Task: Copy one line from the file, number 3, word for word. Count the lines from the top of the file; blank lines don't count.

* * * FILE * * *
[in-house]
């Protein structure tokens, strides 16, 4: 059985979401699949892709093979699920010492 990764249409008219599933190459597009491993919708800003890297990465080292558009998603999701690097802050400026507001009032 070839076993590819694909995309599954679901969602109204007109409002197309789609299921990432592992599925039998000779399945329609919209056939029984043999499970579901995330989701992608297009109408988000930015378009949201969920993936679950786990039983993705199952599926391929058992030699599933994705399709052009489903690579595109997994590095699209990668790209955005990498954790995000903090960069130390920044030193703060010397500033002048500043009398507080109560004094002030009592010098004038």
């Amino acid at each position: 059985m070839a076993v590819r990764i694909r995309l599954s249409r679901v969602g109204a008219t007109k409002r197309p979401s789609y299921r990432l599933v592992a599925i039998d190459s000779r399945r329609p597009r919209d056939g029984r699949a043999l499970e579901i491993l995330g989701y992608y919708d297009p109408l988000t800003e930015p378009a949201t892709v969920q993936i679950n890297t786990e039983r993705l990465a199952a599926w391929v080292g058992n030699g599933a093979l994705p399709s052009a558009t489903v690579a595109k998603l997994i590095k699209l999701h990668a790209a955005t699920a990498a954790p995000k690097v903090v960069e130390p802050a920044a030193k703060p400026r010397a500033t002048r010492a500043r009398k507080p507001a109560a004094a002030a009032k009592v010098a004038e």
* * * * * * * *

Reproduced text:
């Amino acid at each position: 059985m070839a076993v590819r990764i694909r995309l599954s249409r679901v969602g109204a008219t007109k409002r197309p979401s789609y299921r990432l599933v592992a599925i039998d190459s000779r399945r329609p597009r919209d056939g029984r699949a043999l499970e579901i491993l995330g989701y992608y919708d297009p109408l988000t800003e930015p378009a949201t892709v969920q993936i679950n890297t786990e039983r993705l990465a199952a599926w391929v080292g058992n030699g599933a093979l994705p399709s052009a558009t489903v690579a595109k998603l997994i590095k699209l999701h990668a790209a955005t699920a990498a954790p995000k690097v903090v960069e130390p802050a920044a030193k703060p400026r010397a500033t002048r010492a500043r009398k507080p507001a109560a004094a002030a009032k009592v010098a004038e």